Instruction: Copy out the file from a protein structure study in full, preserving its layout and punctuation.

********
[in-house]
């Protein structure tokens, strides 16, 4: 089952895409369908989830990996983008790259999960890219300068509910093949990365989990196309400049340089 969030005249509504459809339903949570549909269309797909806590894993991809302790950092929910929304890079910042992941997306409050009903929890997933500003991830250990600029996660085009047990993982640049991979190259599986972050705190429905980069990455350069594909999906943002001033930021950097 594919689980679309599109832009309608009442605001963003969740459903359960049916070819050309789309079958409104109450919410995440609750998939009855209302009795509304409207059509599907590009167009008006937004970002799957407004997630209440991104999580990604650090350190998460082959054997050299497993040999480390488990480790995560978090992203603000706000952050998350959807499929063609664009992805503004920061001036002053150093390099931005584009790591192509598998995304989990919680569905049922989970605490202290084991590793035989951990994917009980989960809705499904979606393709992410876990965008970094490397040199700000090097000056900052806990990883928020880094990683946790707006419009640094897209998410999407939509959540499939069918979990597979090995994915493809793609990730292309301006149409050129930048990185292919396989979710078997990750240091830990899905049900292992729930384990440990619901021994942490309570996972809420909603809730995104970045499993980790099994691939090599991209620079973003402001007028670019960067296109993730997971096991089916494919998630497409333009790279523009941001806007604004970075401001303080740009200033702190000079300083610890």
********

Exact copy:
[in-house]
């Protein structure tokens, strides 16, 4: 089952895409369908989830990996983008790259999960890219300068509910093949990365989990196309400049340089 969030005249509504459809339903949570549909269309797909806590894993991809302790950092929910929304890079910042992941997306409050009903929890997933500003991830250990600029996660085009047990993982640049991979190259599986972050705190429905980069990455350069594909999906943002001033930021950097 594919689980679309599109832009309608009442605001963003969740459903359960049916070819050309789309079958409104109450919410995440609750998939009855209302009795509304409207059509599907590009167009008006937004970002799957407004997630209440991104999580990604650090350190998460082959054997050299497993040999480390488990480790995560978090992203603000706000952050998350959807499929063609664009992805503004920061001036002053150093390099931005584009790591192509598998995304989990919680569905049922989970605490202290084991590793035989951990994917009980989960809705499904979606393709992410876990965008970094490397040199700000090097000056900052806990990883928020880094990683946790707006419009640094897209998410999407939509959540499939069918979990597979090995994915493809793609990730292309301006149409050129930048990185292919396989979710078997990750240091830990899905049900292992729930384990440990619901021994942490309570996972809420909603809730995104970045499993980790099994691939090599991209620079973003402001007028670019960067296109993730997971096991089916494919998630497409333009790279523009941001806007604004970075401001303080740009200033702190000079300083610890």